Adblock Plus has admitted that the “total ad-blocking” phenomenon, on which it has, until now, based its business model is unsustainable and threatens the “free Internet”.
However, the firm predicts that mobile and so-called “partial adblocking” will run riot in 2017, following a year which has seen the company embark on a tit-for-tat battle with Facebook, win a series of legal victories in Germany and raise a few eyebrows by launching its own ad sales operation.
In July, the IAB insisted that ad blocking on desktop has levelled out, although the same cannot be said for mobile, where it has been claimed that ad-blocking has yet to make major inroads.
Even so, according to PageFair’s Mobile Adblocking Report, at least 419 million people are blocking ads on smartphones, overtaking that of desktop by almost double.
Further research from eMarketer also identifies the growing importance of mobile, with 72% of all US digital ad spend being used on mobile, and predicted to reach $65.87bn by 2019.
And Adblock Plus head of operations Ben Williams argues that brands must place close attention to providing better ads for users, otherwise face risking higher adoption of adblocking.
He said: “If PageFair’s report is anything to go by, 2017 represents a significant wake-up call for the industry to address the poor quality of ads that has plagued the mobile platform.”
In September, Adblock Plus performed a classic “poacher turned gamekeeper” manouvre by launching a service which allows it to sell ads to website owners – but only ones which it deems acceptable. The Acceptable Ads Platform allows online publishers to pick from a list of so-called “acceptable” ads and place them on their pages. When a vistor who has installed Adblock Plus comes to the page, they will be shown only those ads, instead of the ads the site would normally run.
Williams pointed to a recent study the firm conducted alongside HubSpot, which found that 87% of people consider ads to be more prevalent and 91% said they are more intrusive than they were two to three years ago, with some of the most intrusive ones found on mobile, including full screen, video and mobile game ads.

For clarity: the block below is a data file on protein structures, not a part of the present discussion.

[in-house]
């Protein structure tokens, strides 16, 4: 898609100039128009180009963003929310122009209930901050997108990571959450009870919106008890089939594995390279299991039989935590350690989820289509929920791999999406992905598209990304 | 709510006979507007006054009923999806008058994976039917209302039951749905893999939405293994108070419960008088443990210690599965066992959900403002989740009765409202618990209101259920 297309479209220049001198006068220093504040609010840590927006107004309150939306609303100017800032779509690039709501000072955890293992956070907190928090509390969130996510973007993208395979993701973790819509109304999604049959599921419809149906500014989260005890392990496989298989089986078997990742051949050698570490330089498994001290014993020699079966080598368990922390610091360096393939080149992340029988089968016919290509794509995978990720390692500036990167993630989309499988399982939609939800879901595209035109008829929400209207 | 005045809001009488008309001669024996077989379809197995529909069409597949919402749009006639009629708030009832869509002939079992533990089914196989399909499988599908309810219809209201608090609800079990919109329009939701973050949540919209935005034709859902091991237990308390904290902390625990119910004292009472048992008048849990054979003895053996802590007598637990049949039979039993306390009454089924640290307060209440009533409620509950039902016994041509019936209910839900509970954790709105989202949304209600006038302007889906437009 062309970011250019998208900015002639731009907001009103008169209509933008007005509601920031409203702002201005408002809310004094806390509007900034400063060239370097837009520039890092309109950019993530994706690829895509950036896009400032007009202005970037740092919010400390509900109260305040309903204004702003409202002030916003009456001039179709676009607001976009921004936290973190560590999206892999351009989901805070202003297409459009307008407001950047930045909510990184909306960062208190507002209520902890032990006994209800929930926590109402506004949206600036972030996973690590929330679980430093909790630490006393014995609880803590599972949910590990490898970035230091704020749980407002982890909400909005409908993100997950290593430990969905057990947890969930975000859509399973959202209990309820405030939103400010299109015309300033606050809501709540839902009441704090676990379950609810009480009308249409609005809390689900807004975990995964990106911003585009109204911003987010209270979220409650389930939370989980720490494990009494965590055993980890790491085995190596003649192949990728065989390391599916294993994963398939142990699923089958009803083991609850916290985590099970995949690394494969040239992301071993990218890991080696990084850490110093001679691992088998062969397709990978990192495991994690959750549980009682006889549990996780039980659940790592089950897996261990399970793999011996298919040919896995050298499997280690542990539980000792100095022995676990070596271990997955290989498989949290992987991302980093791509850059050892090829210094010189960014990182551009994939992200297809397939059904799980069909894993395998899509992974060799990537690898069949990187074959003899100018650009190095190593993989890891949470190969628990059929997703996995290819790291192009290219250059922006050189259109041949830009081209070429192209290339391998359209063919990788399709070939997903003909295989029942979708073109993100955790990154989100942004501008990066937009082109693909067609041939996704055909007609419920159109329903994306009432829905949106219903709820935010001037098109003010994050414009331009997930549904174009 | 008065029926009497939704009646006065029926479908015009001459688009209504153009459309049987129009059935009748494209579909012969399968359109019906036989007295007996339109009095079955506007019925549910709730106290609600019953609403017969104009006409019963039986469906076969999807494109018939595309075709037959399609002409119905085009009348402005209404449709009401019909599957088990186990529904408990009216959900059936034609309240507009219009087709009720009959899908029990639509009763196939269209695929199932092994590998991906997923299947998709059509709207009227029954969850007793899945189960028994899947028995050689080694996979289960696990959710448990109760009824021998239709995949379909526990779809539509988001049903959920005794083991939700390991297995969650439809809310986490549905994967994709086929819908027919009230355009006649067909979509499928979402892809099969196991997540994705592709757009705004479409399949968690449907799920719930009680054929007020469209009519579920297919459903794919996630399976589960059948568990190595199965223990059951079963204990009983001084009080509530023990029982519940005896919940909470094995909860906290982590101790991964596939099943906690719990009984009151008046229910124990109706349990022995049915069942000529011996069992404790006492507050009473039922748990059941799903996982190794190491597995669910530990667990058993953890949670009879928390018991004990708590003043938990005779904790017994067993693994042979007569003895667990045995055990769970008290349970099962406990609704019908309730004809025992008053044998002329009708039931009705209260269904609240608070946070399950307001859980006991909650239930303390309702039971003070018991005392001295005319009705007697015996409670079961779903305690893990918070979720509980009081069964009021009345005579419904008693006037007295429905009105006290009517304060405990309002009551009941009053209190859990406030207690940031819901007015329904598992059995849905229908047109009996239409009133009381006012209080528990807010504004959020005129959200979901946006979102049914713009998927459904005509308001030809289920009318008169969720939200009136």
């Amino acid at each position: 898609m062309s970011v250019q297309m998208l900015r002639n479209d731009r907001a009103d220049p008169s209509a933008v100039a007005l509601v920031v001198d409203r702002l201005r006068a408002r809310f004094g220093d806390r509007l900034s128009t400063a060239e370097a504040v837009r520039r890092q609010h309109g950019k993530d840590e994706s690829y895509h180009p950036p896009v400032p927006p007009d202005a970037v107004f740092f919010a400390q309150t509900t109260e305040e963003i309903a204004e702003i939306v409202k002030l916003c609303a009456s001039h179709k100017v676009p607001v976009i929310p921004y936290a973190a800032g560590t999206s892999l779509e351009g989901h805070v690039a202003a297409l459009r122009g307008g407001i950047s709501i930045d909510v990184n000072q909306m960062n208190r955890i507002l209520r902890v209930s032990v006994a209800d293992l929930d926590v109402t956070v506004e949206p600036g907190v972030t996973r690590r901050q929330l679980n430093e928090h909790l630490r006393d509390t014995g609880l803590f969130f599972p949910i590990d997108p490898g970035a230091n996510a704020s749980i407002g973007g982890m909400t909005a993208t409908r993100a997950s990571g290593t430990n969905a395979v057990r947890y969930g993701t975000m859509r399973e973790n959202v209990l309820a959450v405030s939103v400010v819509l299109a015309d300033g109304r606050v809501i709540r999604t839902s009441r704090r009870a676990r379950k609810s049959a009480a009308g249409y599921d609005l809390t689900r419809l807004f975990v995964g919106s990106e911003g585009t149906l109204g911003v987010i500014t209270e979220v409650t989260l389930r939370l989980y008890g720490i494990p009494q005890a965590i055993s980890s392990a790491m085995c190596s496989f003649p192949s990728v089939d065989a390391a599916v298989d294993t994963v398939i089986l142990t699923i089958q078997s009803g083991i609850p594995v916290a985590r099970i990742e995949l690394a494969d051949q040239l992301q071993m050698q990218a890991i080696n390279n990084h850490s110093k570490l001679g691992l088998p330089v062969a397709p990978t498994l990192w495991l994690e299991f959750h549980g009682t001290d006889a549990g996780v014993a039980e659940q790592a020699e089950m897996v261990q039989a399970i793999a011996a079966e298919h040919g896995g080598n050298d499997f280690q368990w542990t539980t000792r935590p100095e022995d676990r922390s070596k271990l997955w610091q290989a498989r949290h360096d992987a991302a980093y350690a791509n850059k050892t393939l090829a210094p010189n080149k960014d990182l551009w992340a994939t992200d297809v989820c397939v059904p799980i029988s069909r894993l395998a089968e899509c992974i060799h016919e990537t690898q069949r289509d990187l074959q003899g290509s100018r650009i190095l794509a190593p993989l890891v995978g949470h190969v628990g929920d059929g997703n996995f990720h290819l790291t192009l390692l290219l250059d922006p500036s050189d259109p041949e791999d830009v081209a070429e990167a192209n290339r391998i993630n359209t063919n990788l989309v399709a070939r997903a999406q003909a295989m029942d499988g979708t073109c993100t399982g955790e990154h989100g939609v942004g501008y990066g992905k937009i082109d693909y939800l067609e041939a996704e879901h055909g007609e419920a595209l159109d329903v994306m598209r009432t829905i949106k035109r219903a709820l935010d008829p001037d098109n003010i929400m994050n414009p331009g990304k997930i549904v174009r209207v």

He added: “The growth of ad blocking is not only a consumer reaction to intrusive ads. It also serves as a critical empowerment tool, where half of respondents in our survey (51%) use ad blockers to regain control over their own user experience. This is a big call-to-action for the industry that if you’re not able to provide enjoyable experiences for users, they will continue to use ad blockers to achieve it.”
As users adopt ad blockers to shape their own online experiences, Williams also concedes that total adblocking is a thing of the past and users are coming to accept the notion of ‘partial adblocking’.
“People are realising that total adblocking is simply not the answer as it’s unsustainable and risks the idea of a ‘free Internet’. Our research also supports the notion of partial adblocking, with 77% stating that they would prefer to filter rather than block everything, and 83% responding they’d like to block just the obnoxious ads.
“Despite these promising figures, if vast amounts of money continue to be plugged into growing platforms such as mobile without an awareness of intrusive ads, users will be driven to total ad blocking – affecting both brand reputation and diminished advertising budgets. Getting this right will set a precedent for the year ahead and help users regain control of their own experience.”
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